Yasujiro Ozu

The End of Summer

The End of Summer

The Kohayakawa family is thrown into distress when childlike father Manbei takes up with his old mistress, in one of Ozu's most deftly modulated blendings of comedy and tragedy.

Film Info

Available In

Collector's Set

Eclipse Series 3: Late Ozu

Eclipse 3: Late Ozu

DVD Box Set

5 Discs

Ships Jul 9, 2019


The End of Summer
Ganjiro Nakamura
Manbei Kohayakawa
Setsuko Hara
Yoko Tsukasa
Michiyo Aratama
Keiji Kobayashi
Masahiko Shimazu
Hisaya Morishige
Eiichiro Isomura
Chieko Naniwa
Tsune Sasaki
Reiko Dan
Chishu Ryu
Haruko Sugimura
Shige Kato
Daisuke Kato
Yanosuke Kitagawa
Yasujiro Ozu
Yasujiro Ozu
Kogo Noda
Sanezumi Fujimoto
Tadahiro Teramoto
Masakatsu Kaneko
Asakazu Nakai
Art direction
Tomoo Shimogawara
Toshiro Mayuzumi
Koichi Iwashita

From The Current

Eclipse Series 3: Late Ozu

Yasujiro Ozu had already directed forty-five features by the time he started work on Early Spring, in 1955, but the artistic and commercial success of his previous film, Tokyo Story (1953), had rejuvenated him. Considered an emotional and technical r

By Michael Koresky



Yasujiro Ozu

Writer, Director

Yasujiro Ozu
Yasujiro Ozu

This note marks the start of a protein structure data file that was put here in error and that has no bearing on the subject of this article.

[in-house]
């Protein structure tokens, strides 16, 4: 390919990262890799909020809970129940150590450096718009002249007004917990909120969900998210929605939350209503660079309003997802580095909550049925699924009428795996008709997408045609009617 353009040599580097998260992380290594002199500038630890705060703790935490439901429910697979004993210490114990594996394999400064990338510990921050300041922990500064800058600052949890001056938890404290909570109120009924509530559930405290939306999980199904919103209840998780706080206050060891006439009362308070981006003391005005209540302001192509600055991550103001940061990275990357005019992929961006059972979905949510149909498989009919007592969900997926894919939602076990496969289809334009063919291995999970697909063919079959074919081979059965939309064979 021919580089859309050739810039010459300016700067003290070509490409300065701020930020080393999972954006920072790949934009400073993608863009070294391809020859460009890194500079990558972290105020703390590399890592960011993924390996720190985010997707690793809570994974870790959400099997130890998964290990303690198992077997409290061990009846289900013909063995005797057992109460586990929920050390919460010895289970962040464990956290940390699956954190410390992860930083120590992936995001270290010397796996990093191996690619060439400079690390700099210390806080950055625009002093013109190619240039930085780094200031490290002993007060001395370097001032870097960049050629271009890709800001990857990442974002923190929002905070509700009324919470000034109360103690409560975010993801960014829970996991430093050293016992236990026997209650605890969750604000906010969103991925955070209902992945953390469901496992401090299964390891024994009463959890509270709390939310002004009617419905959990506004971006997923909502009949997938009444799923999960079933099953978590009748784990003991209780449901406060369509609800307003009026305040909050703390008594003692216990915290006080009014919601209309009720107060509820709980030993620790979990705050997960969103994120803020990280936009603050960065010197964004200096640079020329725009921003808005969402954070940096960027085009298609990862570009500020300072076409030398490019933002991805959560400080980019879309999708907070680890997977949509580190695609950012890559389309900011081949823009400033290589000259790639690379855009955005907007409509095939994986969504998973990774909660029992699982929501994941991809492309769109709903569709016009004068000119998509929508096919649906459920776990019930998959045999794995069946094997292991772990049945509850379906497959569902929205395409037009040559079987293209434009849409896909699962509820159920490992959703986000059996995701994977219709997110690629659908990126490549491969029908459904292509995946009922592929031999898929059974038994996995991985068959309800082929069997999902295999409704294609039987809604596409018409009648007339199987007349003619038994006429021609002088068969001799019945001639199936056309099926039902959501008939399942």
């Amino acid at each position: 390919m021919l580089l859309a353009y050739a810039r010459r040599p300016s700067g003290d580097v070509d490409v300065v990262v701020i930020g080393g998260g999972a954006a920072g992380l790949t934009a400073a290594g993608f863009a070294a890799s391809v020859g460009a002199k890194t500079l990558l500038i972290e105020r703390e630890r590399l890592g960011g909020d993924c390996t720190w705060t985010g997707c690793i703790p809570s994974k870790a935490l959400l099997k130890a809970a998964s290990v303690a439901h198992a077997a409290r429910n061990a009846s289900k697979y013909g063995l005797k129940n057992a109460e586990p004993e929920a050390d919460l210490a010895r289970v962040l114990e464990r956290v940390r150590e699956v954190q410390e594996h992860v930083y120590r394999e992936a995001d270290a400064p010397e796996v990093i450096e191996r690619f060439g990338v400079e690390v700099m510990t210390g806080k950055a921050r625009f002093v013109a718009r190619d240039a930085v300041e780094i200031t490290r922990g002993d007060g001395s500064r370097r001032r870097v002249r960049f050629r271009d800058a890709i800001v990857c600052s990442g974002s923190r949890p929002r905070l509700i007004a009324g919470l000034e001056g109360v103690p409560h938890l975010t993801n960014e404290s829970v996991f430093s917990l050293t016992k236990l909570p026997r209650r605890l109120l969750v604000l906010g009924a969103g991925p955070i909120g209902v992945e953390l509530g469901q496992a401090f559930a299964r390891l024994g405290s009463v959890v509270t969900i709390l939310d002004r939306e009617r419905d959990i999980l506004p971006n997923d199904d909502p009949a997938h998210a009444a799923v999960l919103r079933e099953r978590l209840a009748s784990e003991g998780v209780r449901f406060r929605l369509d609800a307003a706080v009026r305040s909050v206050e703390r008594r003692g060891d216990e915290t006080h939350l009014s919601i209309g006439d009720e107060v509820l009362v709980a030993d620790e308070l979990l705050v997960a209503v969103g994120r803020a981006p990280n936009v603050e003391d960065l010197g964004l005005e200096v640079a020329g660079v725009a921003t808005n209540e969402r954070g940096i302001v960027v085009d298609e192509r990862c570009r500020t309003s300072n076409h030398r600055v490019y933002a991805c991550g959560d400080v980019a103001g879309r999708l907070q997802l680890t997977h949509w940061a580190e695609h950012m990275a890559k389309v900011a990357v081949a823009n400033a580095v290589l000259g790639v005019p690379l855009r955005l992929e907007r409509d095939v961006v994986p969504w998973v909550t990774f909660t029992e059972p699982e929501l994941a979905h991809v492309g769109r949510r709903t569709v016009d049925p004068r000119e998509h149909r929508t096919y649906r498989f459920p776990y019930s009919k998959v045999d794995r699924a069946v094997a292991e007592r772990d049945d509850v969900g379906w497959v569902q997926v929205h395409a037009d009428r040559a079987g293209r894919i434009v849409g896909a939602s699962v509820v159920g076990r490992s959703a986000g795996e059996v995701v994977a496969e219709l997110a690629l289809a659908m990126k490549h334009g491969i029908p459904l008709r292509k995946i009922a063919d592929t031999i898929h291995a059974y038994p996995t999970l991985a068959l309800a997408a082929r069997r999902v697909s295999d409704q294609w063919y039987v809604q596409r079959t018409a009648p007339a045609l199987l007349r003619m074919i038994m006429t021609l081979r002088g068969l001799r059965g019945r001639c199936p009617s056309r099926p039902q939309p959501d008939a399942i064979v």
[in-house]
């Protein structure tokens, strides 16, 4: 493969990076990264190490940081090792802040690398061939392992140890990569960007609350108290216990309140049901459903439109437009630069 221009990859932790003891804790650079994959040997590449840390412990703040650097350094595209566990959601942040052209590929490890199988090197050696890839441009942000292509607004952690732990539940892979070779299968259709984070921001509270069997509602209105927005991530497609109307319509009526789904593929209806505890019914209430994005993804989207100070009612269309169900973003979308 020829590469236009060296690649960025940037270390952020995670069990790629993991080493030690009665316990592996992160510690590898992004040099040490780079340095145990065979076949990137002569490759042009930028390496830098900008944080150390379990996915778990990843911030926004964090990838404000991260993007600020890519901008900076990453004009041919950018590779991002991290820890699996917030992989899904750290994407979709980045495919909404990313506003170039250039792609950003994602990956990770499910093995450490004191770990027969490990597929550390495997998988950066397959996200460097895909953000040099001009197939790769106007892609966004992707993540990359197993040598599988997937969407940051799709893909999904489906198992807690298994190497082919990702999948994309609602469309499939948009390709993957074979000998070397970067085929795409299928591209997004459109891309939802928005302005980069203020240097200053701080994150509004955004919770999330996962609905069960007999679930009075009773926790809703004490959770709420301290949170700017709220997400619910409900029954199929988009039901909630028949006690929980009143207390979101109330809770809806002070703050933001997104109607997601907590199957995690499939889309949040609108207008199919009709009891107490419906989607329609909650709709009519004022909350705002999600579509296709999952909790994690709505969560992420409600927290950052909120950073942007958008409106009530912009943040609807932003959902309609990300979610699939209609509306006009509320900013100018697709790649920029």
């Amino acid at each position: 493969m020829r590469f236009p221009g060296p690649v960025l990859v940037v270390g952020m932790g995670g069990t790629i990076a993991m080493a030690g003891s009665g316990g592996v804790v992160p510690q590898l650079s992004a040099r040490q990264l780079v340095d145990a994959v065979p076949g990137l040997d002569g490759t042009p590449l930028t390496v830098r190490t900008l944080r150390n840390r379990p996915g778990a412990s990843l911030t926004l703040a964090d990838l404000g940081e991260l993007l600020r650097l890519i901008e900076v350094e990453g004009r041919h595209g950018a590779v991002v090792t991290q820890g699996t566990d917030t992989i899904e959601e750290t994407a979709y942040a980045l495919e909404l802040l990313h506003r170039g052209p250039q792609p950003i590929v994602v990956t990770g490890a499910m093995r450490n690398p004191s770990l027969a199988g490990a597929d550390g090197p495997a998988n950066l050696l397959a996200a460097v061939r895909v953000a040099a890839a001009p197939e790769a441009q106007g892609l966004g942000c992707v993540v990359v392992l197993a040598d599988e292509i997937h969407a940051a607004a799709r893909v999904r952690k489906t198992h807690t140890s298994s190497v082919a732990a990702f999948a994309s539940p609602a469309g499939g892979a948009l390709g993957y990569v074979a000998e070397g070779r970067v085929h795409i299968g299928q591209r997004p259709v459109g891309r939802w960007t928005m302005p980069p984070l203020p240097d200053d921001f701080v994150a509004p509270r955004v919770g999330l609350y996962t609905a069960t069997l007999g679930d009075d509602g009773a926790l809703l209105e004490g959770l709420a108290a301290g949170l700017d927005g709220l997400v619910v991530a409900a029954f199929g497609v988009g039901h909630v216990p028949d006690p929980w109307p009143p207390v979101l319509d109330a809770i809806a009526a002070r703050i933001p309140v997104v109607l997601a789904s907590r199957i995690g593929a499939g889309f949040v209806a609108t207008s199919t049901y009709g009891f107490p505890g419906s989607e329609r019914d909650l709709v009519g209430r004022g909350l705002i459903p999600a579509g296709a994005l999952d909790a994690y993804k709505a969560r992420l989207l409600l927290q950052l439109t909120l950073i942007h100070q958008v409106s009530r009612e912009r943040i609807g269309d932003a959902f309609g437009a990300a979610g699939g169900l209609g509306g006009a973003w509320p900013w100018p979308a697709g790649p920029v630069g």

Yasujiro Ozu has often been called the “most Japanese” of Japan’s great directors. From 1927, the year of his debut for Shochiku studios, to 1962, when, a year before his death at age sixty, he made his final film, Ozu consistently explored the rhythms and tensions of a country trying to reconcile modern and traditional values, especially as played out in relations between the generations. Though he is best known for his sobering 1953 masterpiece Tokyo Story, the apex of his portrayals of the changing Japanese family, Ozu began his career in the thirties, in a more comedic, though still socially astute, mode, with such films as I Was Born, But . . . and Dragnet Girl. He then gradually mastered the domestic drama during the war years and afterward, employing both physical humor, as in Good Morning, and distilled drama, as in Late Spring, Early Summer, and Floating Weeds. Though Ozu was discovered relatively late in the Western world, his trademark rigorous style—static shots, often from the vantage point of someone sitting low on a tatami mat; patient pacing; moments of transcendence as represented by the isolated beauty of everyday objects—has been enormously influential among directors seeking a cinema of economy and poetry.